The main gate to the park

The original plan was to camp at one of campgrounds within the Park itself. However, without any pre-planning done, we found out that the two campgrounds within the park were full. We had to scour the nearby town, Springdale and other third-party campgrounds for an available spot without much luck. Everything was sold out (Pro-tip: book a campsite well in advance!). We eventually did manage to find a campground at the east entrance of the park. The location wasn't ideal as it was on the other side of the park, and we'd have to maneuver the twisty roads in order to get to camp. Between  traffic, tunnel shutdowns, and finding a parking spot, getting to and from the camp could take up to an hour. On the bright side, the campsite was located in a great "Zion-like" setting, so it would do. it's not like we had a choice.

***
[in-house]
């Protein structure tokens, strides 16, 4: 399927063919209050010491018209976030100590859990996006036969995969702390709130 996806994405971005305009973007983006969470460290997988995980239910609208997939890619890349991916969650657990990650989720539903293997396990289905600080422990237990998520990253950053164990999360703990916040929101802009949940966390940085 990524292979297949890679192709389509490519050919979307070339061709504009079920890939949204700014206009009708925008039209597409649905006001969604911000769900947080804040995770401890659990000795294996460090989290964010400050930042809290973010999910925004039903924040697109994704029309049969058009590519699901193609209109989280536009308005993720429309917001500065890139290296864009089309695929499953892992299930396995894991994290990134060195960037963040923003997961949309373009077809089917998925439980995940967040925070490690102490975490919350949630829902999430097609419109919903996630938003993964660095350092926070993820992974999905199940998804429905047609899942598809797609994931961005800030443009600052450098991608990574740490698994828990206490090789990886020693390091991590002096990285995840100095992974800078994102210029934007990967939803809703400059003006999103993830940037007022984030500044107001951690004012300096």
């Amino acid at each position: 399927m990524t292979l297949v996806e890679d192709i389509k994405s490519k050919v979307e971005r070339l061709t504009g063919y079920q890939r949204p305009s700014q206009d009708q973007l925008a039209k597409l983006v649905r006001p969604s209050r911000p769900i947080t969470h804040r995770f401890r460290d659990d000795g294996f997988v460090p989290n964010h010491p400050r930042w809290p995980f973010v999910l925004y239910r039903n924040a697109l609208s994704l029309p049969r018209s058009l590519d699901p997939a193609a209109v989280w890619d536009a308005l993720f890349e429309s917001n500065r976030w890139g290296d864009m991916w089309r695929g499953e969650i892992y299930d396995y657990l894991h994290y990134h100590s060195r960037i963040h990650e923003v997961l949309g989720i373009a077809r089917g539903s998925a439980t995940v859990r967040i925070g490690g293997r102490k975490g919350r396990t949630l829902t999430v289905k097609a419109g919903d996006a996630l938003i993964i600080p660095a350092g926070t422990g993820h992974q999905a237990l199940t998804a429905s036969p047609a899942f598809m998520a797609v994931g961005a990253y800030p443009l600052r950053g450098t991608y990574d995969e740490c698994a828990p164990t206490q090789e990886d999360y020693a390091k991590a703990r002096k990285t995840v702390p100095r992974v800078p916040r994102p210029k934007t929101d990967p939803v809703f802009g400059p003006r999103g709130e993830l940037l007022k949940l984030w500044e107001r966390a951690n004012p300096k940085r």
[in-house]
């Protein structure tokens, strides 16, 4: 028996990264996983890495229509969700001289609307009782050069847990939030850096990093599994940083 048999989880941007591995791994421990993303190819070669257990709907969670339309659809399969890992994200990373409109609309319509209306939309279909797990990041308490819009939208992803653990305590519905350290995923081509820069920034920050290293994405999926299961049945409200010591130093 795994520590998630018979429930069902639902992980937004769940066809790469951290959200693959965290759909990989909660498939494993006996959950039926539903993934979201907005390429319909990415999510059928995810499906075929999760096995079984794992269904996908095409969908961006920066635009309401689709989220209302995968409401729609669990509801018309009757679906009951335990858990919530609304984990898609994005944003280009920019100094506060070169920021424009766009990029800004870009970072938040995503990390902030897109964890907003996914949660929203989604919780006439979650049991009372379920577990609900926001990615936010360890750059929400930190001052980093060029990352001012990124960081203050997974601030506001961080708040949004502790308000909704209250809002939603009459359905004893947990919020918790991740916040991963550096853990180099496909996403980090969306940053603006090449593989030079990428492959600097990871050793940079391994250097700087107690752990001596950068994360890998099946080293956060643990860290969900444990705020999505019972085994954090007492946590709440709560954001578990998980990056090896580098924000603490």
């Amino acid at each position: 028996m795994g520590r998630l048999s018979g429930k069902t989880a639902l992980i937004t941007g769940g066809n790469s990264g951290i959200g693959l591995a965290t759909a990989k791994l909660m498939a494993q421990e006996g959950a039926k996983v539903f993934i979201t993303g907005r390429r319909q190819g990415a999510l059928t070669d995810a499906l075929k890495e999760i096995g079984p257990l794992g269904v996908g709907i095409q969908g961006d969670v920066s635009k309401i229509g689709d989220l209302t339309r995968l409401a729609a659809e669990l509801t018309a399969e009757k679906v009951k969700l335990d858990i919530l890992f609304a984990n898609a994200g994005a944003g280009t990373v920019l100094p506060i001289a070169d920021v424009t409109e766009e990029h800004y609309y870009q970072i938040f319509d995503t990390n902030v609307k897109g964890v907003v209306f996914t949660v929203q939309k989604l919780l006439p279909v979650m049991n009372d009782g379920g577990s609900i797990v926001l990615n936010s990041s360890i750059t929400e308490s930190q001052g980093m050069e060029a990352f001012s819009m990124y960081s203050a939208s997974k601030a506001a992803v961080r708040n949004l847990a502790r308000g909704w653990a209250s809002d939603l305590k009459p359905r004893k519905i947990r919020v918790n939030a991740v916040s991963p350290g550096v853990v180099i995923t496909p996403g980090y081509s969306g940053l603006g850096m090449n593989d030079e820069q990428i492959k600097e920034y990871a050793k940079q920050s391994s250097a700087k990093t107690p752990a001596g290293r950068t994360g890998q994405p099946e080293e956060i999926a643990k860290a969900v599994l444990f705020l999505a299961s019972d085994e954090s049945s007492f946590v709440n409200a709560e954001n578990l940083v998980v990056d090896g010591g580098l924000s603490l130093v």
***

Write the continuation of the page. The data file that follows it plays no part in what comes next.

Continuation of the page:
Camp all set-up

Camp all set-up

During the busy months of April to October, the scenic road that leads down Zion Canyon is shut down to private vehicles and is only accessible by a free shuttle run by the park service. My only complaint is that the shuttle takes too long, an hour to get to the last stop. Additionally, the shuttle does stop operating around 9:00pm, this meant that we were always on a clock to get back. If you were to get stuck in the park after dark, it's a long walk back to Springdale where we parked our car.

The Zion Shuttle Sevice, with some points of reference.

Angel's Landing from the trail head.